† Corresponding author. E-mail:

‡ Corresponding author. E-mail:

Project supported by the National Key Basic Research Program of China (Grant Nos. 2013CB922401 and 2013CB922402), the National Key Scientific Instrument and Equipment Development Projects, China (Grant No. 2012YQ12004704), the National Natural Science Foundation of China (Grant No. 11374356), and the International Joint Research Program of National Natural Science Foundation of China (Grant No. 61210017).

High-order harmonic generation (HHG) driven by two non-collinear beams including a fundamental and its weak second harmonic is numerically studied. The interference of harmonics from adjacent electron quantum paths is found to be dependent on the relative delay of the driving pulse, and the dependences are different for different harmonic orders. This frequency dependence of the interference is attributed to the spatial frequency chirp in the HHG beam resulting from the harmonic dipole phase, which in turn provides a potential way to gain an insight into the generation of high-order harmonics. As an example, the intensity dependent dipole phase coefficient *α* is retrieved from the interference fringe.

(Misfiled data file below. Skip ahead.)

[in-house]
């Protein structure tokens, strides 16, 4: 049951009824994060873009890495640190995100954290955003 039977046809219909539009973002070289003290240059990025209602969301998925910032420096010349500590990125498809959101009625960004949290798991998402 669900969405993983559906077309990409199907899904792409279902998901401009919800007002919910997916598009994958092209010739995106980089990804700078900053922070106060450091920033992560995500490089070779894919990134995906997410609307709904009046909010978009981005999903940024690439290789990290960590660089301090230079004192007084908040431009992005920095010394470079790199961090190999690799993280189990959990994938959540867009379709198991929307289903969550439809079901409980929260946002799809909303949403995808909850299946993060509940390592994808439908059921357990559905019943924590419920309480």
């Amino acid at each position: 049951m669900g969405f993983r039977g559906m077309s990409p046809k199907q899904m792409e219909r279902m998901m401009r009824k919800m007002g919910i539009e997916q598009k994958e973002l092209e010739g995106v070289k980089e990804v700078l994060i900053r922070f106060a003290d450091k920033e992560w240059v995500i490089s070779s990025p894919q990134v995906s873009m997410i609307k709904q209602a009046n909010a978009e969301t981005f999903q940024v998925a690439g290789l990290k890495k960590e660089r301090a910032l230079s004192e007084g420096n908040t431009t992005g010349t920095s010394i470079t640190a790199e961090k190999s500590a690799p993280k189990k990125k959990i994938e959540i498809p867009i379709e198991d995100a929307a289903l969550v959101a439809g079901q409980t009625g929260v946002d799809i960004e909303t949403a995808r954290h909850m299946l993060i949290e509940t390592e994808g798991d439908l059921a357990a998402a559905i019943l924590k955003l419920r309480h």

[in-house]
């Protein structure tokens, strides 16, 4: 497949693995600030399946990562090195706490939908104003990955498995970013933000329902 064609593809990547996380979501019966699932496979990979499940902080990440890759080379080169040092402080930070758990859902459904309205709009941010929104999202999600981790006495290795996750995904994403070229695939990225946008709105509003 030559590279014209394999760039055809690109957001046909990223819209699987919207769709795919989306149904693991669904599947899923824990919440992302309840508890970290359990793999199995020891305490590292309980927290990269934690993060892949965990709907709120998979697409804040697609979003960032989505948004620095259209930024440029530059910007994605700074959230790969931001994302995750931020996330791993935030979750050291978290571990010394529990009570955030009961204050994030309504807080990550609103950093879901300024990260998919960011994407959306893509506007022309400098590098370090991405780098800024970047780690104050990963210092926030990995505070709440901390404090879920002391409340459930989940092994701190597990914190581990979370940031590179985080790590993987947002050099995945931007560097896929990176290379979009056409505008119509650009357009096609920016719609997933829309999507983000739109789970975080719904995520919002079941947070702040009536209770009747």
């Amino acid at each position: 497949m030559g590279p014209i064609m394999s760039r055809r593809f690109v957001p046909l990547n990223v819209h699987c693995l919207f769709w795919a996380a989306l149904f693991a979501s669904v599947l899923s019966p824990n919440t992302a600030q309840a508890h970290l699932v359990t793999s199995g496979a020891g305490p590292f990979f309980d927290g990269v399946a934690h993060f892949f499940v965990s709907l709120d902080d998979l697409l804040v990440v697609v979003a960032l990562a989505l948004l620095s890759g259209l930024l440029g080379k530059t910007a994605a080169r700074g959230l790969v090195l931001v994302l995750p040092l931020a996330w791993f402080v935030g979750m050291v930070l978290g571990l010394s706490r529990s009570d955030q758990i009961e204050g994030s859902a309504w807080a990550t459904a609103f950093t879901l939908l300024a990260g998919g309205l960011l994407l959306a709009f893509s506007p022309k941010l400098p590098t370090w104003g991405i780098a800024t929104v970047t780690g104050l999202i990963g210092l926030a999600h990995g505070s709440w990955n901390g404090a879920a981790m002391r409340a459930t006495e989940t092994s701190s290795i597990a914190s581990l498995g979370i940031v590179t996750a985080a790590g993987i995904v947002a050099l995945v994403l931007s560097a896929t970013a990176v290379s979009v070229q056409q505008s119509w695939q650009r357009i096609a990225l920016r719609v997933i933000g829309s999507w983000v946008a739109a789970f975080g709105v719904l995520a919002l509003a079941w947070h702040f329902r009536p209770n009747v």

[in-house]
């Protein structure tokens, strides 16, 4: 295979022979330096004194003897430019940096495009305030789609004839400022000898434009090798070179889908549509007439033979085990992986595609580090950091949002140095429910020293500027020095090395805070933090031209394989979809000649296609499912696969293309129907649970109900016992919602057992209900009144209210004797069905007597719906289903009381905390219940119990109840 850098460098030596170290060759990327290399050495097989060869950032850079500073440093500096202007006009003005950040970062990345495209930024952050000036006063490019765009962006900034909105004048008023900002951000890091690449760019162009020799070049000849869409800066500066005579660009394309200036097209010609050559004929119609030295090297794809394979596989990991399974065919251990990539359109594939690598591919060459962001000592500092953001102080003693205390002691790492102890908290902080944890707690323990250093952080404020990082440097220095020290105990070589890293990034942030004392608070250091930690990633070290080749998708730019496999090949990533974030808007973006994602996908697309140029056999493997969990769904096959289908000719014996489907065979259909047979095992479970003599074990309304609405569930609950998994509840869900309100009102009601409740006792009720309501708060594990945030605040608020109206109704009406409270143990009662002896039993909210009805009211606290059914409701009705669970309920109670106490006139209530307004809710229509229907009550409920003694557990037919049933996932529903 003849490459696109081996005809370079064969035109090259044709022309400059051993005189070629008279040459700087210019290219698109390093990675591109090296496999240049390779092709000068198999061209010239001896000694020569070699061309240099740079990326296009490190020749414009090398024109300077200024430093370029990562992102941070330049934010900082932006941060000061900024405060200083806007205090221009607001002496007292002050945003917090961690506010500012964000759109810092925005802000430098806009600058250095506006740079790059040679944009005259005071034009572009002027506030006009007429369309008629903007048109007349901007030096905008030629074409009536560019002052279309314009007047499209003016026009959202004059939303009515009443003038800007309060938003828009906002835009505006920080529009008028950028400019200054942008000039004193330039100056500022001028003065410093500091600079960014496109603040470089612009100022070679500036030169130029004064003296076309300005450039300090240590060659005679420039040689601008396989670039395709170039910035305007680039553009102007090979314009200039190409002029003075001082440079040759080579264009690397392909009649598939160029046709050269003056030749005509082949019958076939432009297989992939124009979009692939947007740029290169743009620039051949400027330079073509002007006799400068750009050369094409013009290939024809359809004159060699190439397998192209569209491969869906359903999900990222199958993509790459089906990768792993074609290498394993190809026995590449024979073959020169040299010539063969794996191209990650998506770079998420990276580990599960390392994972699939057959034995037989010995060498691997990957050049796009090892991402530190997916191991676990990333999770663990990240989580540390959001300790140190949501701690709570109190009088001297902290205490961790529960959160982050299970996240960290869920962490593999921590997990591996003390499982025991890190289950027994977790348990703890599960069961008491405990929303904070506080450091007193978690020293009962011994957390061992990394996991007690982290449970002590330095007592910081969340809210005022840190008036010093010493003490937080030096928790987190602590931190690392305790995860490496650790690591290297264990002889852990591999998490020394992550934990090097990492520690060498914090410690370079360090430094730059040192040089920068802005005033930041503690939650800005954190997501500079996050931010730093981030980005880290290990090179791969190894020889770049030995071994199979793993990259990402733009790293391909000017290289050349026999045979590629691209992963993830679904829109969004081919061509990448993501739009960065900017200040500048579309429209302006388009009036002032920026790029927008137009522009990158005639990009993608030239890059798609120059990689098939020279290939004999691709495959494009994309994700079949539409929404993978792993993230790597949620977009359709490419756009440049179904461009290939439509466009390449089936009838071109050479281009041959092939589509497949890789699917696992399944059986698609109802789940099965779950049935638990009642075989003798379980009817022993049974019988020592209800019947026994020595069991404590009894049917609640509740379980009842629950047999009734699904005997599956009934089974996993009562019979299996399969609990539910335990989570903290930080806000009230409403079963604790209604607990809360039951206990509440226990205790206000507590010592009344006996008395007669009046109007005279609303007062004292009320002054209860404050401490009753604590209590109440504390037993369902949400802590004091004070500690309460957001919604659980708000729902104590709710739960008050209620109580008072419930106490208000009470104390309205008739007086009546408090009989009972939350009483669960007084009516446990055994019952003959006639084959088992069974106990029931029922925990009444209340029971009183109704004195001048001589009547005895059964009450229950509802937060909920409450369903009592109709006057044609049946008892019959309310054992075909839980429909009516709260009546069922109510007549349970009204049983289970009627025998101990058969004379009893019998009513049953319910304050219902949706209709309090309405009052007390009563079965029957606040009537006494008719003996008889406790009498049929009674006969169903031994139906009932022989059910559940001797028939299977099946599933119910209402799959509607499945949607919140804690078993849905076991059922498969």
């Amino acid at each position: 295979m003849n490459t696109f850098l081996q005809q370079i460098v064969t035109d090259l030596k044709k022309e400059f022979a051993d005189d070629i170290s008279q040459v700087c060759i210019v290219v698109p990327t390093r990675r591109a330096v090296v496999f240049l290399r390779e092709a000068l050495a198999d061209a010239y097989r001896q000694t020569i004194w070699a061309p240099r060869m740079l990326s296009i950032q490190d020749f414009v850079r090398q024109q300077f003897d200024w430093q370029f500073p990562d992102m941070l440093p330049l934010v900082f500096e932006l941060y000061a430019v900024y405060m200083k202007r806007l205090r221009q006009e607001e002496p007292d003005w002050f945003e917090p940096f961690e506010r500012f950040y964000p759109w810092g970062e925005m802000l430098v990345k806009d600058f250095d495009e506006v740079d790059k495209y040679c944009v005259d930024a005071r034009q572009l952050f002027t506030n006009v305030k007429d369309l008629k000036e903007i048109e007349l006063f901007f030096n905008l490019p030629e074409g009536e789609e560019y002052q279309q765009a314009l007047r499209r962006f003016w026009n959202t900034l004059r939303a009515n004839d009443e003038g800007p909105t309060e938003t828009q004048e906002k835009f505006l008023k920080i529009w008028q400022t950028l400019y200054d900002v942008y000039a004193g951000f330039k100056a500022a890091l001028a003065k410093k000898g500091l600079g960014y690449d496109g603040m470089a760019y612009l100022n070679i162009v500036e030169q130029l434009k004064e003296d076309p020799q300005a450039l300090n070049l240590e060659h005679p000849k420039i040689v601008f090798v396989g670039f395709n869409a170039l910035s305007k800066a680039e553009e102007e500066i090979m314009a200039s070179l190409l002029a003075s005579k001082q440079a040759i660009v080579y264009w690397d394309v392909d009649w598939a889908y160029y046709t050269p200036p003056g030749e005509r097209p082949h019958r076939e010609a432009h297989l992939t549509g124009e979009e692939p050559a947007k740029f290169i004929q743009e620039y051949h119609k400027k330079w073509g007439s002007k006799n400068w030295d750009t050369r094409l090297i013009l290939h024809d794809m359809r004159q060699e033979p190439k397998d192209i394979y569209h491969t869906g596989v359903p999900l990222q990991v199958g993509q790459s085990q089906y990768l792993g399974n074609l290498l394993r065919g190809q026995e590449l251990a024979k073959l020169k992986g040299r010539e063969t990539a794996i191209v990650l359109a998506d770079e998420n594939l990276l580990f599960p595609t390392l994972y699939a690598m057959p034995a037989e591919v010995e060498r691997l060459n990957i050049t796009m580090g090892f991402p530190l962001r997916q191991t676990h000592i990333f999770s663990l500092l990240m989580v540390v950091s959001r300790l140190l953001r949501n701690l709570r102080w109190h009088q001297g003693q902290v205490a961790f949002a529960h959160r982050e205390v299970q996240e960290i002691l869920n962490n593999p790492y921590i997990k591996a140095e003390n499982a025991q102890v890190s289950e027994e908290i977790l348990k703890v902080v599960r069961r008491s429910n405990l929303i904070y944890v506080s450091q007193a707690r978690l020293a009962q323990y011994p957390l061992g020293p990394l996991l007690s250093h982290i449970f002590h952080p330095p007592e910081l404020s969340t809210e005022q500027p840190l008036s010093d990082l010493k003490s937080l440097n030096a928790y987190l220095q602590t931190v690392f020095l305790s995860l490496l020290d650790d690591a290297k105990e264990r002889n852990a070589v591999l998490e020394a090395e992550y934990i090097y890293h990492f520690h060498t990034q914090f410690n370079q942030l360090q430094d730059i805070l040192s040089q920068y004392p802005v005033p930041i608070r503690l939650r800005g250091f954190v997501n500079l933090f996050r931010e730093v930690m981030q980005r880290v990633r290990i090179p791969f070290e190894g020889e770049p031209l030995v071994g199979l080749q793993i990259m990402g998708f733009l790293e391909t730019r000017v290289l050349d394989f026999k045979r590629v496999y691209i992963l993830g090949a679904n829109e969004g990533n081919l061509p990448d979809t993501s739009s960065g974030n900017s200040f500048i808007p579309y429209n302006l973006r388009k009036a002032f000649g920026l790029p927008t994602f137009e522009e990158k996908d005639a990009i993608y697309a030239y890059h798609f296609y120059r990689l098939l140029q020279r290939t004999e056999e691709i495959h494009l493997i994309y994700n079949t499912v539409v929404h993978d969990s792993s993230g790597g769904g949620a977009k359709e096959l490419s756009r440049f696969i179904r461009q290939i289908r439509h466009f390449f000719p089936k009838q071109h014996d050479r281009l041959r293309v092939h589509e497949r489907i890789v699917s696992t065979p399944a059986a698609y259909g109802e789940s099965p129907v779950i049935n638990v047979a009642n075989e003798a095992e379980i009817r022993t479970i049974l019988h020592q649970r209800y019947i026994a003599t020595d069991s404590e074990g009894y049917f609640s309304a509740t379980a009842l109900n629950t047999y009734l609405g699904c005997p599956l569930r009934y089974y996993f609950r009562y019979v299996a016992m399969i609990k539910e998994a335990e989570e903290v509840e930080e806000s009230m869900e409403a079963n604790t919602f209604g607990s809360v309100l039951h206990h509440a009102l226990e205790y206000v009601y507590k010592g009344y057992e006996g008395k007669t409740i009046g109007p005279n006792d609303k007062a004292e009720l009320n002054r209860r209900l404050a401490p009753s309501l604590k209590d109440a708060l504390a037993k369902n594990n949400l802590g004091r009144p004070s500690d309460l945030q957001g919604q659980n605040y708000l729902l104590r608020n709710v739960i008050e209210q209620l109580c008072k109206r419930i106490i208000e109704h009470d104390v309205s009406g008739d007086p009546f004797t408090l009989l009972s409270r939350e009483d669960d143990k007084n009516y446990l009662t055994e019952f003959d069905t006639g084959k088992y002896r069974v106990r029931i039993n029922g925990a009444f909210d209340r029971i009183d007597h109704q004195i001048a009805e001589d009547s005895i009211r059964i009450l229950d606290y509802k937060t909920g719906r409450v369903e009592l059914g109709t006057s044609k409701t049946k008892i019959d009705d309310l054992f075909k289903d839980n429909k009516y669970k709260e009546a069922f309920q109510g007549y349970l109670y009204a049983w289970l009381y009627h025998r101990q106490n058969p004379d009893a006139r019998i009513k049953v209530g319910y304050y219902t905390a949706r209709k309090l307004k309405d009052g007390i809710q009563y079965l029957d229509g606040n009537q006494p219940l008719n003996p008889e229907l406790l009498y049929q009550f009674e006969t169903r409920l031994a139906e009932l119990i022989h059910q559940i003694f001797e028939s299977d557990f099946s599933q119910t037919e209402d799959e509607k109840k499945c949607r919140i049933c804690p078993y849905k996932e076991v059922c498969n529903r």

High-order harmonic generation (HHG) from the non-perturbative nonlinear interaction between intense femtosecond laser pulses and atoms or molecules has been proven to be a reliable coherent source in extreme ultraviolet (XUV) and soft x-ray spectral regions.^{[1,2]} HHG driven by monochromatic or bichromatic laser in a collinear geometry has been extensively studied both experimentally^{[3–6]} and theoretically^{[7–11]} in the past years, the non-collinear HHG has received less attention, owing to its complex geometry. Nevertheless, the non-collinear geometry provides a natural way of separating the high harmonics from the fundamental beam, especially for the high harmonic radiation output coupling in an enhancement cavity of XUV frequency comb.^{[12,13]} It is also beneficial to better phase matching in HHG.^{[14]} The HHG process may be well described by the simple three-step model:^{[15]} an valence electron is firstly tunnel-ionized out of an atom in the strong laser field into the continuum state, then is accelerated and brought back to the atom by the laser field, finally recombines with the parent nuclei to emit a high energy photon. Quantum paths of the electrons are usually categorized by the excursion time in the continuum state, the shortest two of which are the well-known short and long trajectories. In a two-color scheme, HHG may be understood as high-order sum and difference frequency mixing.^{[16]} For instance, when the fundamental frequency *ω*_{1} and the weak second harmonic *ω*_{2} a beam are mixed, a harmonic photon *ω* is produced by absorbing (positive number) or emitting (negative number) *q*_{1} photons with *ω*_{1} and *q*_{2} photons with *ω*_{2}. This gives another way of determining the quantum paths which are characterized by the photon number (*q*_{1}, *q*_{2}). A combination of *q*_{1} photons and *q*_{2} photons, which obeys the transition selection rules contributes to the HHG spectrum.^{[5]} All the contributions from different photon numbers (*q*_{1}, *q*_{2}) of the same frequency *ω* overlap spatially in the collinear two-color scheme, thus the individual quantum path is undistinguishable. The two-color HHG has been extended to non-collinear geometry by two^{[17]} and even multiple laser beams.^{[18]} Spatially discrete harmonics have been observed in non-collinear two-color HHG spectra which are explained in terms of the conservations of energy, momentum, and parity. Different paths (*q*_{1}, *q*_{2}) with the same harmonic frequency *ω* correspond to different propagation angles because of the momentum conservation, making it possible to separate individual quantum path in the space domain. The spatial separation of non-collinear HHG has been proposed to isolate single attosecond pulse^{[19]} and study the orbital angular momentum transferring from fundamental to HHG.^{[20]} Recently the phase matching effect and interference between adjacent paths in non-collinear HHG have been investigated^{[21]} as a frequency-domain analogy to the early work concerning the quantum path interferences for trajectories with different excursion times.^{[22–24]} The interference is explained by the dipole phase difference among harmonics from different source positions.